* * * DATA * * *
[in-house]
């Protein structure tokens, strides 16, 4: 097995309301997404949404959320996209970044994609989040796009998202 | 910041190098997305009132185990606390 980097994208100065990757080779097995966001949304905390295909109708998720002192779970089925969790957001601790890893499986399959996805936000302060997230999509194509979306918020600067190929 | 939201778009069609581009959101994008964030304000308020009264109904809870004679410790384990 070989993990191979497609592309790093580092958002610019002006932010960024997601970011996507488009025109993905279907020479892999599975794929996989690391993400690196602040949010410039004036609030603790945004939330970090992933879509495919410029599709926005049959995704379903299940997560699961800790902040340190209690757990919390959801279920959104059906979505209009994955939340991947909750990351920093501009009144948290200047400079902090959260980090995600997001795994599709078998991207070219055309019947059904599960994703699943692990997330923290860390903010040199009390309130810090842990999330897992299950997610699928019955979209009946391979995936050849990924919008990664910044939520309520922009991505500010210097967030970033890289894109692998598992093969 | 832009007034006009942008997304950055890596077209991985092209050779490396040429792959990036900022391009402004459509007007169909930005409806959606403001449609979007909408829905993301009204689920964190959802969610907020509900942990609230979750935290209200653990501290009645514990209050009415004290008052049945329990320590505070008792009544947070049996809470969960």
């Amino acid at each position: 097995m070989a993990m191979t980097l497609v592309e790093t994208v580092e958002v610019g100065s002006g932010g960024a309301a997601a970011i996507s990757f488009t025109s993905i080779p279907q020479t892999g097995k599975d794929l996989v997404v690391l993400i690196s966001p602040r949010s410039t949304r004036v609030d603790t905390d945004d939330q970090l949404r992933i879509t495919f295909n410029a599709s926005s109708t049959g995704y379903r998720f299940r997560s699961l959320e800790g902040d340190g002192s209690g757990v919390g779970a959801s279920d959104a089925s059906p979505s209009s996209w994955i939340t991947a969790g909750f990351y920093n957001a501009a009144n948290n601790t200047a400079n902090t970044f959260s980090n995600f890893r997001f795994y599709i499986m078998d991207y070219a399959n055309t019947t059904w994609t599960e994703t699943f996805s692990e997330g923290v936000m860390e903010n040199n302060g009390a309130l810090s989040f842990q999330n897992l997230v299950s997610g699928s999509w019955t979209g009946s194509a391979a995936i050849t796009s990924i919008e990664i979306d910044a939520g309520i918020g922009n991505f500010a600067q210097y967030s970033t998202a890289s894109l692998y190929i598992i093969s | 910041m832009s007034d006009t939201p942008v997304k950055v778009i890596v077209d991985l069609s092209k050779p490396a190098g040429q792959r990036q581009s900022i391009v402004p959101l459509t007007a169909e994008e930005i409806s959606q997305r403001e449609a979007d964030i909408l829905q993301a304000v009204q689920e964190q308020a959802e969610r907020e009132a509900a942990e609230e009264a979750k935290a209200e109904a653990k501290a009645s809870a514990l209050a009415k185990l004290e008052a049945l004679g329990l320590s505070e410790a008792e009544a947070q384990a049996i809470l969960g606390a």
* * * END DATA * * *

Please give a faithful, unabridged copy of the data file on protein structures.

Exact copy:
[in-house]
């Protein structure tokens, strides 16, 4: 097995309301997404949404959320996209970044994609989040796009998202 | 910041190098997305009132185990606390 980097994208100065990757080779097995966001949304905390295909109708998720002192779970089925969790957001601790890893499986399959996805936000302060997230999509194509979306918020600067190929 | 939201778009069609581009959101994008964030304000308020009264109904809870004679410790384990 070989993990191979497609592309790093580092958002610019002006932010960024997601970011996507488009025109993905279907020479892999599975794929996989690391993400690196602040949010410039004036609030603790945004939330970090992933879509495919410029599709926005049959995704379903299940997560699961800790902040340190209690757990919390959801279920959104059906979505209009994955939340991947909750990351920093501009009144948290200047400079902090959260980090995600997001795994599709078998991207070219055309019947059904599960994703699943692990997330923290860390903010040199009390309130810090842990999330897992299950997610699928019955979209009946391979995936050849990924919008990664910044939520309520922009991505500010210097967030970033890289894109692998598992093969 | 832009007034006009942008997304950055890596077209991985092209050779490396040429792959990036900022391009402004459509007007169909930005409806959606403001449609979007909408829905993301009204689920964190959802969610907020509900942990609230979750935290209200653990501290009645514990209050009415004290008052049945329990320590505070008792009544947070049996809470969960």
């Amino acid at each position: 097995m070989a993990m191979t980097l497609v592309e790093t994208v580092e958002v610019g100065s002006g932010g960024a309301a997601a970011i996507s990757f488009t025109s993905i080779p279907q020479t892999g097995k599975d794929l996989v997404v690391l993400i690196s966001p602040r949010s410039t949304r004036v609030d603790t905390d945004d939330q970090l949404r992933i879509t495919f295909n410029a599709s926005s109708t049959g995704y379903r998720f299940r997560s699961l959320e800790g902040d340190g002192s209690g757990v919390g779970a959801s279920d959104a089925s059906p979505s209009s996209w994955i939340t991947a969790g909750f990351y920093n957001a501009a009144n948290n601790t200047a400079n902090t970044f959260s980090n995600f890893r997001f795994y599709i499986m078998d991207y070219a399959n055309t019947t059904w994609t599960e994703t699943f996805s692990e997330g923290v936000m860390e903010n040199n302060g009390a309130l810090s989040f842990q999330n897992l997230v299950s997610g699928s999509w019955t979209g009946s194509a391979a995936i050849t796009s990924i919008e990664i979306d910044a939520g309520i918020g922009n991505f500010a600067q210097y967030s970033t998202a890289s894109l692998y190929i598992i093969s | 910041m832009s007034d006009t939201p942008v997304k950055v778009i890596v077209d991985l069609s092209k050779p490396a190098g040429q792959r990036q581009s900022i391009v402004p959101l459509t007007a169909e994008e930005i409806s959606q997305r403001e449609a979007d964030i909408l829905q993301a304000v009204q689920e964190q308020a959802e969610r907020e009132a509900a942990e609230e009264a979750k935290a209200e109904a653990k501290a009645s809870a514990l209050a009415k185990l004290e008052a049945l004679g329990l320590s505070e410790a008792e009544a947070q384990a049996i809470l969960g606390a």